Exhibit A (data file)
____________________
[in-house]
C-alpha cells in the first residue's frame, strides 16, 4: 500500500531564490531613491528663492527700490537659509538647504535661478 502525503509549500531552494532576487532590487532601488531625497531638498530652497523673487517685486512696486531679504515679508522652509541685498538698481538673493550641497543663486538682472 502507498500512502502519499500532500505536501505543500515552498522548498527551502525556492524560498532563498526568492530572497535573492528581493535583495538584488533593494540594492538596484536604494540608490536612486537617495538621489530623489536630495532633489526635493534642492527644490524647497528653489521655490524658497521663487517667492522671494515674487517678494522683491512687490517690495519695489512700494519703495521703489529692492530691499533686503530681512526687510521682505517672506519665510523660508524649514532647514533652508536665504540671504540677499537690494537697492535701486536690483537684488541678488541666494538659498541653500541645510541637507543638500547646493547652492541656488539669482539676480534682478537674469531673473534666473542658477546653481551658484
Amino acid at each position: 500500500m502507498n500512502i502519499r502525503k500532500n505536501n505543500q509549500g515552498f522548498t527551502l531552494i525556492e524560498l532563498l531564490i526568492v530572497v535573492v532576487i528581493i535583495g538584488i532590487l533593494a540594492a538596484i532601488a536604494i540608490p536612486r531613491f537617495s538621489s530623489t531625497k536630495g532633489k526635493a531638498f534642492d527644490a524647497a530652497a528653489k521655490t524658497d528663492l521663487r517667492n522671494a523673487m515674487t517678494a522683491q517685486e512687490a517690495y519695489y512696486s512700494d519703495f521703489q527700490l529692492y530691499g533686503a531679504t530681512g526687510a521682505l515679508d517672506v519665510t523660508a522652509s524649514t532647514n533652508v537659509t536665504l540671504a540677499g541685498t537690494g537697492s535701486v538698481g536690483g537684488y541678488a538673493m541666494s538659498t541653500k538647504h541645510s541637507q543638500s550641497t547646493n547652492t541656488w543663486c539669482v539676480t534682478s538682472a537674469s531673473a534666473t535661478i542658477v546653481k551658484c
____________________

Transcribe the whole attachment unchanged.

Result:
[in-house]
C-alpha cells in the first residue's frame, strides 16, 4: 500500500531564490531613491528663492527700490537659509538647504535661478 502525503509549500531552494532576487532590487532601488531625497531638498530652497523673487517685486512696486531679504515679508522652509541685498538698481538673493550641497543663486538682472 502507498500512502502519499500532500505536501505543500515552498522548498527551502525556492524560498532563498526568492530572497535573492528581493535583495538584488533593494540594492538596484536604494540608490536612486537617495538621489530623489536630495532633489526635493534642492527644490524647497528653489521655490524658497521663487517667492522671494515674487517678494522683491512687490517690495519695489512700494519703495521703489529692492530691499533686503530681512526687510521682505517672506519665510523660508524649514532647514533652508536665504540671504540677499537690494537697492535701486536690483537684488541678488541666494538659498541653500541645510541637507543638500547646493547652492541656488539669482539676480534682478537674469531673473534666473542658477546653481551658484
Amino acid at each position: 500500500m502507498n500512502i502519499r502525503k500532500n505536501n505543500q509549500g515552498f522548498t527551502l531552494i525556492e524560498l532563498l531564490i526568492v530572497v535573492v532576487i528581493i535583495g538584488i532590487l533593494a540594492a538596484i532601488a536604494i540608490p536612486r531613491f537617495s538621489s530623489t531625497k536630495g532633489k526635493a531638498f534642492d527644490a524647497a530652497a528653489k521655490t524658497d528663492l521663487r517667492n522671494a523673487m515674487t517678494a522683491q517685486e512687490a517690495y519695489y512696486s512700494d519703495f521703489q527700490l529692492y530691499g533686503a531679504t530681512g526687510a521682505l515679508d517672506v519665510t523660508a522652509s524649514t532647514n533652508v537659509t536665504l540671504a540677499g541685498t537690494g537697492s535701486v538698481g536690483g537684488y541678488a538673493m541666494s538659498t541653500k538647504h541645510s541637507q543638500s550641497t547646493n547652492t541656488w543663486c539669482v539676480t534682478s538682472a537674469s531673473a534666473t535661478i542658477v546653481k551658484c